Aside from aiding in the shedding of heat from the fins, the black exterior coating, which is a slippery, Teflon like substance, also aids in preventing oil and debris from clogging the small airways that carry cooling air through the fins.

The added cost of the ceramic insulation alone is 225.00/pair. Add the black exterior coating for an additional 240.00.

These coatings will help protect your investment and improve reliability in heavily loaded highway situations where lengthy, full throttle driving is the norm, like climbing mountain roads or driving into stout headwinds. It is exactly this sort of driving that pushes up EGT’s to dangerous levels and lead to damaging heat soaking and head warpage.

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Here Len showed me how they peen the head area to strengthen it.

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An example of the ceramic coating he offers as an option for better heat handling qualities. He also has the black exterior coating, but told me that if you can afford but one, this is the one to get. He also showed me the Manley valves, which is one if his valve suppliers.

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A closer view. The coating looks really good, and consistent.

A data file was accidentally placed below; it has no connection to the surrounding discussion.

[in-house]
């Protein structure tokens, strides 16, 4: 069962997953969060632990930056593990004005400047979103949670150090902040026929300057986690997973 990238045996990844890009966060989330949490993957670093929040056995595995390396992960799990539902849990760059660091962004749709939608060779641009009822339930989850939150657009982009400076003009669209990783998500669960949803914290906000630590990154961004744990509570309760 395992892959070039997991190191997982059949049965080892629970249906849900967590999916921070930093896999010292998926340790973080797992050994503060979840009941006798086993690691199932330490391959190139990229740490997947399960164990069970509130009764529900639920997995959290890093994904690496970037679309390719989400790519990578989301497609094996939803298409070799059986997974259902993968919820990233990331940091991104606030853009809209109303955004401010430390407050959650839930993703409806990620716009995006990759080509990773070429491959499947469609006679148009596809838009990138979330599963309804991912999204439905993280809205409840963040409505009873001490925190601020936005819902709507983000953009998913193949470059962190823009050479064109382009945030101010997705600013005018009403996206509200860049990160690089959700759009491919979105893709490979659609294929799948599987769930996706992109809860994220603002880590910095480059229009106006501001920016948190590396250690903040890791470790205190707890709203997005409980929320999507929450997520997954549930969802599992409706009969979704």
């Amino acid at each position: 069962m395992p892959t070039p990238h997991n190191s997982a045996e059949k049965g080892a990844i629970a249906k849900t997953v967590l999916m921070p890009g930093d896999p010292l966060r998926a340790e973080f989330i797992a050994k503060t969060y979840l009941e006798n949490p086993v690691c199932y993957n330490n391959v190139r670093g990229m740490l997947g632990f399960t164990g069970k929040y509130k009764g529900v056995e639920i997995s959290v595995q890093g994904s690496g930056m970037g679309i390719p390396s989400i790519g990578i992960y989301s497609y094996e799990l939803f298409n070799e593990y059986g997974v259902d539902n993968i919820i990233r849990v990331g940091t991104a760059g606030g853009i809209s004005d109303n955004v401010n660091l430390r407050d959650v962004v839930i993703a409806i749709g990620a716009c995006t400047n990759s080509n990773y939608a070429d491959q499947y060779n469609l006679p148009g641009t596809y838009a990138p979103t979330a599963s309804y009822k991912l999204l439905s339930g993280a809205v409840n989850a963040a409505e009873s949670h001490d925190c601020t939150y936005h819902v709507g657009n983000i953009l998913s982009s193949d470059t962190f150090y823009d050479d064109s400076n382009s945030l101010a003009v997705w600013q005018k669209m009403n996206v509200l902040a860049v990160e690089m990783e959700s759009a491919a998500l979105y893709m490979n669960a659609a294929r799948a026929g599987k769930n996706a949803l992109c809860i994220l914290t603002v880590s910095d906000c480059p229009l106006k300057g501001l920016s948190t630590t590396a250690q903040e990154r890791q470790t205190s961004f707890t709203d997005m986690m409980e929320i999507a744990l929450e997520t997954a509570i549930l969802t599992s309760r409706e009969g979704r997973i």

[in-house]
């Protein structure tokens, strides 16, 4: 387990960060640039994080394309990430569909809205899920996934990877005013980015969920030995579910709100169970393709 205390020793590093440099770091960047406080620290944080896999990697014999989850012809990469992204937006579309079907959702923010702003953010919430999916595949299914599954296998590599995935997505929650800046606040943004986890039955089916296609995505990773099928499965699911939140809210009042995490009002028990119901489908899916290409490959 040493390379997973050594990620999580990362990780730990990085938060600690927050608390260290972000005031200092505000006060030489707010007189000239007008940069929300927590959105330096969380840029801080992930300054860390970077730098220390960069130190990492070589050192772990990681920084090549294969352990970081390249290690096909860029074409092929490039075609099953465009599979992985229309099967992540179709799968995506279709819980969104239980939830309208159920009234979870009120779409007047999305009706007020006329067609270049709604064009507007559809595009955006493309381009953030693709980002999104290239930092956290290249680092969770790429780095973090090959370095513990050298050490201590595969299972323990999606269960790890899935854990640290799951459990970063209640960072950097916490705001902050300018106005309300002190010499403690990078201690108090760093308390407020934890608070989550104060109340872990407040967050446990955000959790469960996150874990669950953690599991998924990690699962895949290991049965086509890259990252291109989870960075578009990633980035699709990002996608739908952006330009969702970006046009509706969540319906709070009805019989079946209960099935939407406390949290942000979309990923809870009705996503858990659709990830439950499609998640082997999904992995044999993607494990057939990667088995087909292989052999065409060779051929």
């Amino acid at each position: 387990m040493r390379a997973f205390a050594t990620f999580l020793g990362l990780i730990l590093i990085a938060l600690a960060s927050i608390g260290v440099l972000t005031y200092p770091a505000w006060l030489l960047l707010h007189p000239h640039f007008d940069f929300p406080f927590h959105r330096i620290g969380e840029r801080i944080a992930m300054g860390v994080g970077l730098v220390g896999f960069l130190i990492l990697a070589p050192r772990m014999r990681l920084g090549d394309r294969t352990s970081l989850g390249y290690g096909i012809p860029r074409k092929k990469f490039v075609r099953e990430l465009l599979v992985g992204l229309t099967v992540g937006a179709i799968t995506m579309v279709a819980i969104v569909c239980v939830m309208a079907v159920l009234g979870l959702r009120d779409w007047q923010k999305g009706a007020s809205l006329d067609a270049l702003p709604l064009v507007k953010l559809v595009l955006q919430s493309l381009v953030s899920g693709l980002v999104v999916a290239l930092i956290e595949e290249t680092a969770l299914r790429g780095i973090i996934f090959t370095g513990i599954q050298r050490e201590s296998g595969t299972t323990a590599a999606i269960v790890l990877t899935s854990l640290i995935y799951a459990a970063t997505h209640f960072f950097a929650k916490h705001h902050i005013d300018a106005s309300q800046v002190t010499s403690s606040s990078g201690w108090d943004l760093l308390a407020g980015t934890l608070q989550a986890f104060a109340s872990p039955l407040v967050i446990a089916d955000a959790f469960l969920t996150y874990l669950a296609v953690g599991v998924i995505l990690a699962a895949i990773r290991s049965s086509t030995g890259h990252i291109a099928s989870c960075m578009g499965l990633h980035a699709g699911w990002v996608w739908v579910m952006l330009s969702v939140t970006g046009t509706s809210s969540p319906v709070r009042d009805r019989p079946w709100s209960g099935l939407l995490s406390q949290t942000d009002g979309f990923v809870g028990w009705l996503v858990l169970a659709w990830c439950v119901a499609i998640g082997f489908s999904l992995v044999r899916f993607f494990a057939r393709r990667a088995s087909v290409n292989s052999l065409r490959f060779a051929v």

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He showed me a Chinese made copy of a head, that he was experimenting with, but I got the impression that he felt the AMC product was superior, because it is beefier. The Chinese copied the Porsche design exactly, while the Spanish one is heavier.



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I could have spent a lot more time speaking to Len, as he is really open about his work, and passionate about what he does. I knew he was busy, so I took my leave. I enjoyed meeting him very much, and the quality of his work looks really good. His shop is clean, air conditioned and well lighted, and well organized. He is expecting a shipment of AMC heads in several weeks, and will be making a run of his Blueprint Specials. He is a real interesting guy, and it's good we have some folks like this around for a resource, in my opinion. If you're ever around Athens, Ga., he is worth a visit. Jimbear, sorry I